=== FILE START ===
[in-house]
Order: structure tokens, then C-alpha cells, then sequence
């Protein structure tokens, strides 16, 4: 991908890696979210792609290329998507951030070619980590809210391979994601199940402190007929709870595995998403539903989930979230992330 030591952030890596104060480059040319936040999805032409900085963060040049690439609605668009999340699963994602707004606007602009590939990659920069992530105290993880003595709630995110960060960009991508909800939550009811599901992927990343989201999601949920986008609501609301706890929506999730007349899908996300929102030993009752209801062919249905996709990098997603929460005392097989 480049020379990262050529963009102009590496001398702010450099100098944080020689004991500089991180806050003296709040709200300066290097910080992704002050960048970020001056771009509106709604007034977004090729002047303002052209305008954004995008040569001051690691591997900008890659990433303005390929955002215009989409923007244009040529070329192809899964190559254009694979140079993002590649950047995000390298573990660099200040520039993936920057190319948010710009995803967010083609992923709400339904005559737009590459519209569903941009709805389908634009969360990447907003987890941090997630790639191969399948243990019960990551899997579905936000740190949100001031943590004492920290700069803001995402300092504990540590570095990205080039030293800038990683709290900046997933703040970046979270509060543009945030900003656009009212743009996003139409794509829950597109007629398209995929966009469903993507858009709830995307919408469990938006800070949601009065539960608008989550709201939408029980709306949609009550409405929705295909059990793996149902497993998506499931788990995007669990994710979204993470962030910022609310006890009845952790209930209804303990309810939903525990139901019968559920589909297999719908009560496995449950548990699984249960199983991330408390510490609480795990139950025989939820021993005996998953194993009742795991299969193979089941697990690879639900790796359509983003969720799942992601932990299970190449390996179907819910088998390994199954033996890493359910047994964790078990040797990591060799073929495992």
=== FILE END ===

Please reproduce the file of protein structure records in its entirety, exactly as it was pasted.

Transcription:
[in-house]
Order: structure tokens, then C-alpha cells, then sequence
């Protein structure tokens, strides 16, 4: 991908890696979210792609290329998507951030070619980590809210391979994601199940402190007929709870595995998403539903989930979230992330 030591952030890596104060480059040319936040999805032409900085963060040049690439609605668009999340699963994602707004606007602009590939990659920069992530105290993880003595709630995110960060960009991508909800939550009811599901992927990343989201999601949920986008609501609301706890929506999730007349899908996300929102030993009752209801062919249905996709990098997603929460005392097989 480049020379990262050529963009102009590496001398702010450099100098944080020689004991500089991180806050003296709040709200300066290097910080992704002050960048970020001056771009509106709604007034977004090729002047303002052209305008954004995008040569001051690691591997900008890659990433303005390929955002215009989409923007244009040529070329192809899964190559254009694979140079993002590649950047995000390298573990660099200040520039993936920057190319948010710009995803967010083609992923709400339904005559737009590459519209569903941009709805389908634009969360990447907003987890941090997630790639191969399948243990019960990551899997579905936000740190949100001031943590004492920290700069803001995402300092504990540590570095990205080039030293800038990683709290900046997933703040970046979270509060543009945030900003656009009212743009996003139409794509829950597109007629398209995929966009469903993507858009709830995307919408469990938006800070949601009065539960608008989550709201939408029980709306949609009550409405929705295909059990793996149902497993998506499931788990995007669990994710979204993470962030910022609310006890009845952790209930209804303990309810939903525990139901019968559920589909297999719908009560496995449950548990699984249960199983991330408390510490609480795990139950025989939820021993005996998953194993009742795991299969193979089941697990690879639900790796359509983003969720799942992601932990299970190449390996179907819910088998390994199954033996890493359910047994964790078990040797990591060799073929495992």